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I used to mow the grass of the Shady Grove Cemetery in the map dot of Saltillo, Tennessee with a WWII Navy veteran I came to love dearly named Curtis. The work made for long days, but I could count on my friend Curtis to pack us plenty of goodies to enjoy on our breaks. This one day, while we were enjoying our Moon Pies and Dr. Pepper, two elderly ladies drove up and got out of their car and walked toward us. As we talked, one of them explained what spurred their visit, saying with a chuckle in her voice: “Our mother is buried here. My sister and I are the only two left in our family. My husband’s dead, and I’m nearly dead.”

I couldn’t disagree with her! Thankfully, through the cleansing power of Jesus Christ, disciples of Jesus do not have to fear death. Hebrews 2:14-15 says, “Since the children have flesh and blood, he too shared in their humanity so that by his death he might break the power of him who holds the power of death—that is, the devil—and free those who all their lives were held in slavery by their fear of death” (NIV). Praise God!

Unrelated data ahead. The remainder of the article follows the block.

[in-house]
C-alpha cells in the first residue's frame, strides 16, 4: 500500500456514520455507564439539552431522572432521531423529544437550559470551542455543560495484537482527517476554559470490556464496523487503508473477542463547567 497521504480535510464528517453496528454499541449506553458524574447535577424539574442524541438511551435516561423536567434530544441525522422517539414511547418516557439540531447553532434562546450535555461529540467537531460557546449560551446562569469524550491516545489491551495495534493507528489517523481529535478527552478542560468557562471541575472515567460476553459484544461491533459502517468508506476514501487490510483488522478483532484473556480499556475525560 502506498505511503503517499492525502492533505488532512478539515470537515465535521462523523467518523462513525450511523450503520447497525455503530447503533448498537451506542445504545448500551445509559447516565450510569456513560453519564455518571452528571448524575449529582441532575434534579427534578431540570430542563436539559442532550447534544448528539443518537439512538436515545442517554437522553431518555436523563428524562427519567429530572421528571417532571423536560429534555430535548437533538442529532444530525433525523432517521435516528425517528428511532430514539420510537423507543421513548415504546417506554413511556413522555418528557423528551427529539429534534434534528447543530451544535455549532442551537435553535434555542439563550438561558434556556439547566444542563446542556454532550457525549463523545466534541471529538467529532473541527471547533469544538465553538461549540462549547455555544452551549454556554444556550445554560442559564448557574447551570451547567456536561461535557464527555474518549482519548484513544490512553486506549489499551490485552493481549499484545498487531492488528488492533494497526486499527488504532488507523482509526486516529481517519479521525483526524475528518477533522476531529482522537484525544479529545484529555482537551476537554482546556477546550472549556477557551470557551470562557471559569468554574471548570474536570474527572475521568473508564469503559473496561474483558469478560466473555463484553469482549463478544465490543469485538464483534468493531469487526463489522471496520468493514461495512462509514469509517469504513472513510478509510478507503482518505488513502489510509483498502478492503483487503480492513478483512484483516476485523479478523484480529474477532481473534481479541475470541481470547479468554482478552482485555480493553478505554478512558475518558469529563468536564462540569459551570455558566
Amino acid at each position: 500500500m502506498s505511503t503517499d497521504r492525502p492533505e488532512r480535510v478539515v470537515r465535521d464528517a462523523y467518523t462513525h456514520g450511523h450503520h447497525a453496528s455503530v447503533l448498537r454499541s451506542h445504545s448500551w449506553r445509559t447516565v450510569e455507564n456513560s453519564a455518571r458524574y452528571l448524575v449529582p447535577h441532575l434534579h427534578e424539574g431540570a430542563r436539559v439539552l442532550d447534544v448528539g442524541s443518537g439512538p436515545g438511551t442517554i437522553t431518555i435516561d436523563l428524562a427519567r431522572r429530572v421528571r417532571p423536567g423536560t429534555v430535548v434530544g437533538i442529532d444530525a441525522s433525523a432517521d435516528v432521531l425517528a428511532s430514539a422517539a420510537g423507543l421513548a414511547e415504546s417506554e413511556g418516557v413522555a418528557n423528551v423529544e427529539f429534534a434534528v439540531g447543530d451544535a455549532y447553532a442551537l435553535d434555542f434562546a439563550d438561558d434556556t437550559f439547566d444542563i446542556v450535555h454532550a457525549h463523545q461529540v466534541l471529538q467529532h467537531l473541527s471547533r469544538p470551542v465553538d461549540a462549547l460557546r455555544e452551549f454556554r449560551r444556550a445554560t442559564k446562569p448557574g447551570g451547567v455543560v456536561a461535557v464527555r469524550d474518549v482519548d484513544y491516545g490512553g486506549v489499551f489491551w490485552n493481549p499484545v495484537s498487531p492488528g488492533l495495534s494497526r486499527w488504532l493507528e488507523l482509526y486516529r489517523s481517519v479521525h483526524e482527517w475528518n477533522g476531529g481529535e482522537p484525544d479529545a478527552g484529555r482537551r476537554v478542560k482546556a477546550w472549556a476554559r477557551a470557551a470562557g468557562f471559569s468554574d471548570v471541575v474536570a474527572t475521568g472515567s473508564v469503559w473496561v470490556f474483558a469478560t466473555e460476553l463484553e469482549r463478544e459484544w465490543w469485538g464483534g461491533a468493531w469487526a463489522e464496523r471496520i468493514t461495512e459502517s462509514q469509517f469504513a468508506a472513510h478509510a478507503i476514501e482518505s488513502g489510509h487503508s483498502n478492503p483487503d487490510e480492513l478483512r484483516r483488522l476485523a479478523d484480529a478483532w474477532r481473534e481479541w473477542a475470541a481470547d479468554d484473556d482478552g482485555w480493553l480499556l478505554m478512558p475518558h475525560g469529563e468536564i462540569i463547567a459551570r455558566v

Still, there is a healthy sense in which we should all live our lives admitting we are nearly dead. We should humbly adopt a biblical perspective on what we do and do not control. If we fail in this and get a little cocky, James 4:14 will hit us between the eyes: “Why, you do not even know what will happen tomorrow. What is your life? You are a mist that appears for a little while and then vanishes” (NIV). Our life is just a vapor: now you see it, now you don’t.

James 4:13-17 suggests that we need to get down to the business of recognizing and following the will of the Lord each day (instead of boasting about all of our big plans for all those tomorrows we expect to have). Then, if our next tomorrow comes, let’s humbly do it again.